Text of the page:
The government will be empowered to skim windfall profits from energy companies to subsidize household and business bills under plans agreed by EU ministers in Brussels yesterday.
Funding plans to help prevent power companies from going bankrupt were also approved in principle by EU energy ministers meeting in an emergency session yesterday.
But EU ministers could not agree on a Russian gas price cap – opting instead for a price cap on all gas imports, which many Brussels officials say is unworkable.
They also waived mandatory plans to conserve scarce gas and electricity. Environment Minister Eamon Ryan said conservation measures are likely to be voluntary and guided by price incentives.
The European Commission, which guides policy, has been tasked with drawing up detailed plans to skim excess profits and help fund electricity supply companies.
Those Commission plans could be ready by next Tuesday and energy ministers are likely to return to Brussels later this month to endorse these and other elements of a revised strategy.
Under the EU’s bargain plan, governments will be empowered to “skimme” excess revenue from wind, nuclear and coal-fired power stations that can currently sell their electricity at record prices determined by the cost of gas. This money would be used to reduce consumers’ energy bills.
Fossil energy companies should also pay a “solidarity contribution” – a summary of the meeting said.
Putin expected to divide us – he failed
“It makes sense to take some of that excess profit and recycle it back into households,” Ryan said.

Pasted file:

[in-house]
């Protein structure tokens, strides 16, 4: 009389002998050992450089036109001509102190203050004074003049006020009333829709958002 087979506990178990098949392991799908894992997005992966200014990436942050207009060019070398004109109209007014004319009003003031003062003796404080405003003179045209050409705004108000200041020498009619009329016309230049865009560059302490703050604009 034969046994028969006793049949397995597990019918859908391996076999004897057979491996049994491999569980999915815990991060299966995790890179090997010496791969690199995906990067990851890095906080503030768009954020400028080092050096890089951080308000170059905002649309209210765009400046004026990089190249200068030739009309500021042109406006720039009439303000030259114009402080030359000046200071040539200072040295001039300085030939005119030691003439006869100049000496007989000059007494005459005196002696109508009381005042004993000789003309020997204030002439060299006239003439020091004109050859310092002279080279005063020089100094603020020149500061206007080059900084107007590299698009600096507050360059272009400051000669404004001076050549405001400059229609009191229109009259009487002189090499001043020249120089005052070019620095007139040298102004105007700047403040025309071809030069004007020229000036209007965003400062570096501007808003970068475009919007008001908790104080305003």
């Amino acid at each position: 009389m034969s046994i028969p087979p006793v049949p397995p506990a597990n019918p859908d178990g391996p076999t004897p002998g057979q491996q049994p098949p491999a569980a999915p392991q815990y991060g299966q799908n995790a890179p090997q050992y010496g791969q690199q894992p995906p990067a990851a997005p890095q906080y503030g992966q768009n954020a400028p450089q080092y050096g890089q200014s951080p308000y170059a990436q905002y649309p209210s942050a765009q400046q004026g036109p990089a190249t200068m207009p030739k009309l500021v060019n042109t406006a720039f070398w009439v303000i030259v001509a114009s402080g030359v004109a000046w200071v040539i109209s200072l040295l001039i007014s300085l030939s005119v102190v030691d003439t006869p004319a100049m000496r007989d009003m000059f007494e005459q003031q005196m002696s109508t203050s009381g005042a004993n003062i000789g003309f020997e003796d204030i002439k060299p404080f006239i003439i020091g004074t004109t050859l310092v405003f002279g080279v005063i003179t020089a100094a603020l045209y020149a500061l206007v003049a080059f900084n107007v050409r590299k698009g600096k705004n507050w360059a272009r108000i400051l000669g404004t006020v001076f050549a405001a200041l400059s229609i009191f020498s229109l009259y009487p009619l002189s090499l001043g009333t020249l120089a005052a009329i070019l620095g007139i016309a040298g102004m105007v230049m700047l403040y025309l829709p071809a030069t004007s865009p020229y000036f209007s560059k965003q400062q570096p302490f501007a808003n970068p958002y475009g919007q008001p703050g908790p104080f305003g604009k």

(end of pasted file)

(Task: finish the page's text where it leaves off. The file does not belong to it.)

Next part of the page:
He disputed some negative assessments of yesterday’s meeting, saying the measures agreed were helpful to Ireland’s number one priority to protect households and businesses from excessive gas and electricity bills.
“You can’t cushion the blow head-on. But these measures agreed by the EU, together with other measures to be taken by the Irish government, will help,” Mr Ryan said.
The environment minister said the final details of the energy saving plans would be presented by the Commission. “I don’t believe it will be done on a mandatory basis. I think what will be used is what our own regulator has suggested – you put ‘market signals’ in to help make that happen,” Ryan said.
The Green Party leader added that the ‘market signals’ were cheaper prices at off-peak hours and higher tariffs at peak times when the most expensive and/dirtiest energy sources were used to meet demand. demand peaks.
EU ministers also backed the Commission’s proposal to offer emergency funds to electricity companies facing increasing requirements for guarantees, and tasked the Commission with designing such measures. “Everyone is in a hurry to find a solution,” Swedish Energy Minister Khashayar Farmanbar said.
Czech Industry Minister Jozef Sikela, who chaired the meeting, said unity had been maintained. “Putin expected to divide us – he failed,” Mr Sikela said.
Vladimir Putin had warned that Moscow would cut off all supplies to Europe if a price cap was applied to Russian gas. Some countries that still receive Russian gas have said they are unwilling to risk losing that supply.
“If price restrictions were to be imposed exclusively on Russian gas, this would obviously lead to an immediate cut off of Russian gas supply,” Hungarian Foreign Minister Peter Szijjarto said.
Others worry that a general cap on gas prices in the EU would mean supplies going elsewhere.